On day 2 of whitetail bow season, I decided to hunt the private land spot I have permission on. The weather was clear and cool so I anticipated seeing some decent deer movement. I parked my truck at the entrance to the property and walked back to the last 3 acres. The property itself is 30 acres of thick cover and borders a large working agricultural farm of 300 acres. I knew going in that the deer would be hitting the field to feed in the early evening.
I picked a tree to set up in that provided lots of cover. There is still a lot of foliage on the property right now and several tall woody bushes near the tree give you about 20 feet of green between you and the ground. As this was my first time hunting the property this year, I treated it as an observation sit and wanted to be in a place where I had a clear view of the agricultural field and the area I thought the deer would be moving through to get there.
I hunted from my saddle, but instead of using climbing sticks, I decided to climb the tree using SRT (Single Rope Technique) which is a method where you harness into a rope and climb the tree with an ascender. This was my first time using the rope method in the field and it took a lot of work to get the rope hooked to the tree and climb up. At the end of the day, however, rappelling down the tree was quick and easy.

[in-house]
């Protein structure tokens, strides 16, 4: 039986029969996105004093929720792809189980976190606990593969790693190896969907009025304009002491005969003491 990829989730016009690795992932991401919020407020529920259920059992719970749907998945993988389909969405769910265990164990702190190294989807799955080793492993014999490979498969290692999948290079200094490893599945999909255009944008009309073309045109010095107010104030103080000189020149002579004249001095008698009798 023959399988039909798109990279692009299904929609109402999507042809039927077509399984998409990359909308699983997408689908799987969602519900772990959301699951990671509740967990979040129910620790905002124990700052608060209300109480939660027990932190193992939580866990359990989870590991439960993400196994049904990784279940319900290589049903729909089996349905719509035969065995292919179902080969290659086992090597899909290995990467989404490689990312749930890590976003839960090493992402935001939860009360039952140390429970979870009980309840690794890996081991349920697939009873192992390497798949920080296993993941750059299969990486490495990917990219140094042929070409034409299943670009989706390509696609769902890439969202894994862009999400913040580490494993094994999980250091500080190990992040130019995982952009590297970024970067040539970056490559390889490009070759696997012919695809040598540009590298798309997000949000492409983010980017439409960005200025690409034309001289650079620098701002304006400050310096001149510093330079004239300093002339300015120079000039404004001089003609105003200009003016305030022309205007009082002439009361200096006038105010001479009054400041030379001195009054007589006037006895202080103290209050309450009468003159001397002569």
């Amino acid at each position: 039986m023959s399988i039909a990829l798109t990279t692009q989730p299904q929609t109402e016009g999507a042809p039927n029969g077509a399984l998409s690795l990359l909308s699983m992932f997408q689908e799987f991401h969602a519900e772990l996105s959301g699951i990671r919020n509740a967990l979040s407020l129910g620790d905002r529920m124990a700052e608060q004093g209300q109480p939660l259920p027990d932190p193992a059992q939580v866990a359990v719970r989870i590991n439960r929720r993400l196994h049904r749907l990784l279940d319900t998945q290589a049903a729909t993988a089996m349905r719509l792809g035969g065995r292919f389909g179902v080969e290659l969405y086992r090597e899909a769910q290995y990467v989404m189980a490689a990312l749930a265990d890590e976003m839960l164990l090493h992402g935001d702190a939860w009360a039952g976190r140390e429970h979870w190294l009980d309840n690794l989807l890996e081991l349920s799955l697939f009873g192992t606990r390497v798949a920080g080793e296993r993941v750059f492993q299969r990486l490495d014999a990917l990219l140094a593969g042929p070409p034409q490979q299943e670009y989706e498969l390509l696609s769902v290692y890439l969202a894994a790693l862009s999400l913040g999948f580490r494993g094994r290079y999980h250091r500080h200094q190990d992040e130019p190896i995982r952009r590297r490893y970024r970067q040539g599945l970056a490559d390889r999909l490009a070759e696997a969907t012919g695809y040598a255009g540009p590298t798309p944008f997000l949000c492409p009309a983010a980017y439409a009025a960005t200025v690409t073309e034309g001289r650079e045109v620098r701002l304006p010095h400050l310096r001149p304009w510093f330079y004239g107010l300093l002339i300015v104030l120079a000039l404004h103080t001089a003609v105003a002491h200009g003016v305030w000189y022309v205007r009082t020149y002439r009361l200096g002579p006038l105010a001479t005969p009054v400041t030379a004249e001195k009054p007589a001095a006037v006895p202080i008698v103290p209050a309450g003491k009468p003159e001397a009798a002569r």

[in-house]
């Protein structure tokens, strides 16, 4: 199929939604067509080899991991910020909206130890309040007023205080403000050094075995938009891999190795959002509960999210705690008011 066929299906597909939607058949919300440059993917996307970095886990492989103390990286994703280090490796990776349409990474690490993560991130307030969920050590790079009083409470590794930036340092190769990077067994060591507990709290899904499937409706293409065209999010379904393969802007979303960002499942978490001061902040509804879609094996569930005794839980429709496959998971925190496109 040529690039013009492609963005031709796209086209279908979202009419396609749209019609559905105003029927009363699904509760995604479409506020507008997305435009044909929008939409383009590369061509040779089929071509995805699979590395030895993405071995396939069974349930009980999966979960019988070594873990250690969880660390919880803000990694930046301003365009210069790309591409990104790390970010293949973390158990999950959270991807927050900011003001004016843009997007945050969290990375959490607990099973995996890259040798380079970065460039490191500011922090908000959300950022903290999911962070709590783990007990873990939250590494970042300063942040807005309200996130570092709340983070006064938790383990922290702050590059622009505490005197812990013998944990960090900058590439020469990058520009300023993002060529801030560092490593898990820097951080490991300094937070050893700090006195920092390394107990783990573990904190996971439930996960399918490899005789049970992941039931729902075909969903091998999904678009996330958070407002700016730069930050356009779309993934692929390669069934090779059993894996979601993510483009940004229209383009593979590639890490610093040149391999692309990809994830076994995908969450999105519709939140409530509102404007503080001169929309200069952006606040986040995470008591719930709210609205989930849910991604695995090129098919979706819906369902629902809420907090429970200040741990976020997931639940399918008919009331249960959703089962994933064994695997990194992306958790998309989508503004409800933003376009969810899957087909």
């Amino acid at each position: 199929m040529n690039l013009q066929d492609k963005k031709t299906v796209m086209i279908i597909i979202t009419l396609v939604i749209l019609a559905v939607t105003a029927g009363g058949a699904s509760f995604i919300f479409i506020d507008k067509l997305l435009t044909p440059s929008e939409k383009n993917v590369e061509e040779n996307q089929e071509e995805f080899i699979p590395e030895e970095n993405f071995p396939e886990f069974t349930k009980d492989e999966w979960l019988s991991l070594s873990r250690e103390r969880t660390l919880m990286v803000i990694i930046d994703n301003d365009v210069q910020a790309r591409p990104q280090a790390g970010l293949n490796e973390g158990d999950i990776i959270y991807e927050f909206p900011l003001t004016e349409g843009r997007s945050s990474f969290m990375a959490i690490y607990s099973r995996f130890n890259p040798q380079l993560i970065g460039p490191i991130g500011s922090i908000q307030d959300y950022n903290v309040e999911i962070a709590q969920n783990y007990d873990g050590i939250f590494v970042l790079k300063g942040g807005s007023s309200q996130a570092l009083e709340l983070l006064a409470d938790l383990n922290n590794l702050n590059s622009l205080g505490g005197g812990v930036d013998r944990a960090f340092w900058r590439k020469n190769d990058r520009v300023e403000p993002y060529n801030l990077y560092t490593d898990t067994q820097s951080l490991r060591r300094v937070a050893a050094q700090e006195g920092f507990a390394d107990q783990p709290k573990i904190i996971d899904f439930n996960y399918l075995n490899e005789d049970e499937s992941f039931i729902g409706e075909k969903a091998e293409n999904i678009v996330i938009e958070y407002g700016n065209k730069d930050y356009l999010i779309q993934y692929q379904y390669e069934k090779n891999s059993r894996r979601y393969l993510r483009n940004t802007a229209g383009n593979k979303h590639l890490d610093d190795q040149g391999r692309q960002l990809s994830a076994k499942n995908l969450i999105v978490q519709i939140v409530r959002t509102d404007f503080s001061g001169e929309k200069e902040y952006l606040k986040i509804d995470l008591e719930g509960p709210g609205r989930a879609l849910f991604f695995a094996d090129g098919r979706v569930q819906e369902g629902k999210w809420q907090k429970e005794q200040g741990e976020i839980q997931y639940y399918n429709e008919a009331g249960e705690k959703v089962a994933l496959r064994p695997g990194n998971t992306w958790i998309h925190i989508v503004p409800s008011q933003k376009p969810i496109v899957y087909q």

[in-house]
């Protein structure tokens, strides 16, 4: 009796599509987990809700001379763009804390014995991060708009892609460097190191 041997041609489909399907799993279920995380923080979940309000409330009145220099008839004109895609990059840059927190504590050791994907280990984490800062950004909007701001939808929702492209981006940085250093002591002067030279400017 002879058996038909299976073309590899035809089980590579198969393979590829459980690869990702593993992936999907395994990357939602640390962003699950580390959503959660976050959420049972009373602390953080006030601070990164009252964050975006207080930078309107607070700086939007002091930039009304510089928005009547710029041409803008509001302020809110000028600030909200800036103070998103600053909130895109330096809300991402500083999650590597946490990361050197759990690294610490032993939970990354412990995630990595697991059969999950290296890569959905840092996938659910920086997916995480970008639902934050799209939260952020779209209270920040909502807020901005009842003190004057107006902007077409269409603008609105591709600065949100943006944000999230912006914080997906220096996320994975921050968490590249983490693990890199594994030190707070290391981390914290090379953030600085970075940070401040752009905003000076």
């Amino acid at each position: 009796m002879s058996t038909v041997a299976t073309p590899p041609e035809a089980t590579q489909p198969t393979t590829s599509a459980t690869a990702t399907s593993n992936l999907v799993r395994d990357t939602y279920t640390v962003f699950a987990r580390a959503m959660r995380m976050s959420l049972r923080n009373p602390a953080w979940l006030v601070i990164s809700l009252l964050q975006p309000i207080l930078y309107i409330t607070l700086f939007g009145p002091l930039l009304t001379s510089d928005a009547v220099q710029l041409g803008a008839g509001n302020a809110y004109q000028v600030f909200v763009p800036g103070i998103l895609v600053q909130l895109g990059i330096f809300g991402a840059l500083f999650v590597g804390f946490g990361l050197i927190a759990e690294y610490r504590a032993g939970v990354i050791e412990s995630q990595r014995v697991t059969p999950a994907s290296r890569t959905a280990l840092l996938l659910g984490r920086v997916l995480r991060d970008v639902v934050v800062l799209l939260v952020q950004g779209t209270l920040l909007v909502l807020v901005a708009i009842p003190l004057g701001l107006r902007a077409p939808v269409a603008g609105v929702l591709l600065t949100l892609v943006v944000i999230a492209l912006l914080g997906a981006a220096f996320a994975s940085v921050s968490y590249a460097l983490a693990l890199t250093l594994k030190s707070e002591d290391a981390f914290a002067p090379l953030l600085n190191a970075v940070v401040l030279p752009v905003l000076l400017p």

The wind was working in my favor and blowing away from the bedding areas. My Ozonics ozone generator was running as well. I mention all this because around 4:30 I had a series of groups of deer coming in to about 15 yards from my stand. In total, I counted 12 antlerless deer and 2 young bucks. Both bucks were in shooting range at about 30 yards. One was a fork and the other was a tri fork. It felt good to pass on both deer and let them grow. I do not doubt that in a couple of years they will be great looking bucks.
I planned to let all the deer pass and wait until hopefully, a mature buck would emerge later in the day. I do not have any definite proof that there is a mature buck on this property yet, however the prevalence of cover, water, and nearby farm fields increases the probability. When I factor in the large number of does bedding on the property and the multiple potential buck beds it is almost certain there is at least one good buck out there. As the sun started to set the deer activity died down. By that point, they had all moved on to the farm fields already for their nighttime routines.
It was a great second day in the woods overall. I plan on hunting this property once again tomorrow during the rain and cold. I plan to move in closer to the bedding areas and to try and get more aggressive. I will then back out and hunt public land for the next week while I let things calm back down on the private spot.